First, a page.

This is Bea Slater. A 90-year-old great-grandmother, she is the latest face of Jewish dating website JDate.
The New Jersey resident’s face is online and on billboards and bus shelters up and down Manhattan and in Brooklyn — but Mrs Slater has never modelled or acted before.
“It’s a funny story as to how I was even cast,” she explains.
“My son Mitch is a Bruce Springsteen fan, and he wanted to take me to a Steve Van Zandt concert on Staten Island. He came over one Sunday and he brought me a T-shirt to wear to the show.”
Her son, who likes to record videos of his mother for posterity, filmed her in the T-shirt talking about the concert and put it on Facebook.
It came to the attention of Van Zandt, who asked Mitch if his mother would introduce him at his concert.
Mrs Slater says: “I thought ‘why not, it might be fun’. He wrote me a little script and I was worried I would get it wrong but Stevie was really cool.
“He told me, ‘don’t worry, you’ll be fine’.”
She introduced Van Zandt to a huge round of applause and after the show her son posted a video of it online, which went viral.
The video caught the eye of a casting director looking for Jewish grandmothers to appear in JDate’s new advertising campaign and just days later Mrs Slater was at an audition.
“There were all these older ladies in the room. I think I was the oldest. They said they had seen my video and loved it. It was really funny.”
She says she could not believe it when the casting director called her to say they wanted her.
“I hadn’t worked in years. I used to be a photographer before I had children but I had never done any modelling or acting.”
As part of the campaign she and three women are used to sell the idea J-Date is like a “yenta” — working out the site’s algorithms to find that perfect match.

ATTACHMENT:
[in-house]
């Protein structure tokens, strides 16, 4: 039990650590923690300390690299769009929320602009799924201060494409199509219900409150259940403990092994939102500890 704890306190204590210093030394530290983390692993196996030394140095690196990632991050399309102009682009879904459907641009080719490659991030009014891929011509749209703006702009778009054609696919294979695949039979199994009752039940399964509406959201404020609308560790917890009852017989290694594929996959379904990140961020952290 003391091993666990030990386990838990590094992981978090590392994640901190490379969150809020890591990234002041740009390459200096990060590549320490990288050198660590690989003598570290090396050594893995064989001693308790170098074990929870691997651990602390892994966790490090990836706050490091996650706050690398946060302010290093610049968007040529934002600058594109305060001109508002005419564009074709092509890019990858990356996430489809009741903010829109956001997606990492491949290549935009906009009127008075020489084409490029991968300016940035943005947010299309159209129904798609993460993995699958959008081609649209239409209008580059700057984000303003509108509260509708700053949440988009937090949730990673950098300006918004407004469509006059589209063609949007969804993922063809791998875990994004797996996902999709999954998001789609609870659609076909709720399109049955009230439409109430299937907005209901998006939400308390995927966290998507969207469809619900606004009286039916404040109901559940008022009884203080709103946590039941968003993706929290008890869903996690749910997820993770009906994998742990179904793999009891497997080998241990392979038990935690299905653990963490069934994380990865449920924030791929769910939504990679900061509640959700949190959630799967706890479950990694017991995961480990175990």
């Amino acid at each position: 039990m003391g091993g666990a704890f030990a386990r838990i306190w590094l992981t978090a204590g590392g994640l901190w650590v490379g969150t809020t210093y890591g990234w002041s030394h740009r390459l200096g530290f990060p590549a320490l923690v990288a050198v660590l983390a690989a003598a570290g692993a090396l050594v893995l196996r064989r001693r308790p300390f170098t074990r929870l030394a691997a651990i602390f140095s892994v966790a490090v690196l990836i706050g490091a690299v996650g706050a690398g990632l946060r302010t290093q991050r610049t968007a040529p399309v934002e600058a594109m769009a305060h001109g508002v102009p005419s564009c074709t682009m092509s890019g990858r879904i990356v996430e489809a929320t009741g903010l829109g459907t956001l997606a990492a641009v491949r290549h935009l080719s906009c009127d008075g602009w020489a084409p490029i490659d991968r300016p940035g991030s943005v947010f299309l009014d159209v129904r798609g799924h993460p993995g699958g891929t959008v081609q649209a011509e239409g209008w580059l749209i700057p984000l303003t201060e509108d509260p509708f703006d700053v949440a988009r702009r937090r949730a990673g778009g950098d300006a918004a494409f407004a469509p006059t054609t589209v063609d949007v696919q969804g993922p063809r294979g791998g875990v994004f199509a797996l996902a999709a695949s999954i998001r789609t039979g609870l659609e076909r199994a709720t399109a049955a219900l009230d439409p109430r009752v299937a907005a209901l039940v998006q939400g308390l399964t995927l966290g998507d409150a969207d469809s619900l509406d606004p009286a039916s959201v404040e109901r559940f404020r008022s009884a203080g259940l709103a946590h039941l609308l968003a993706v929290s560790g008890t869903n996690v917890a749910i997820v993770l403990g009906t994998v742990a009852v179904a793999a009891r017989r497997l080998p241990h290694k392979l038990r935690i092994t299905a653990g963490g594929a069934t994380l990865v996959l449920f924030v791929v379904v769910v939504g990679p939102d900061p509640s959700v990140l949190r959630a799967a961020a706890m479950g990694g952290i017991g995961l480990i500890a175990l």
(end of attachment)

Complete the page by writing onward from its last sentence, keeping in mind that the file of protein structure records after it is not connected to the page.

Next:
In one advert Ms Slater is seen hard at work on a laptop, and the tag line reads: “Her dreidel game is filthy. But her code is clean.”
“We had a day shooting and we had hair and make-up and food. It was so fun,” she says.
The last time Mrs Slater received a pay cheque was in 1947 and she loved the feeling of earning money again.
“It wasn’t a life changing amount of money. We’d call it pin money,” she says.
“I’m not famous, but it was nice to get paid.
“If I did it again I would ask for more.”
She concedes that the world of dating has changed beyond recognition since she met her late husband 72 years ago, when dates would have to be arranged days in advance. “Now it is all so instant. I think online dating is fine if people are true about who they say they are.”
“You do have to be careful I think. I have grandchildren who tell me about these things.”
The secret to love for yenta Mrs Slater is having a unique connection.
“When I met my husband in 1946, I knew he was for me.
“After he passed away people said ‘why don’t you try and meet someone’, but I know there is no one out there like my husband,” she says.
She will not tire of seeing herself on giant billboards.
“I went into New York where there is a big billboard above Juniors, the cheesecake shop.
“I stood in the road and looked up.
“I couldn’t believe it. I said to a couple walking past, ‘that is me’.
“We all laughed and took pictures.
“It is amazing.
“Never in my wildest dreams would I have thought that I could do something like this.
“It has been so fun.”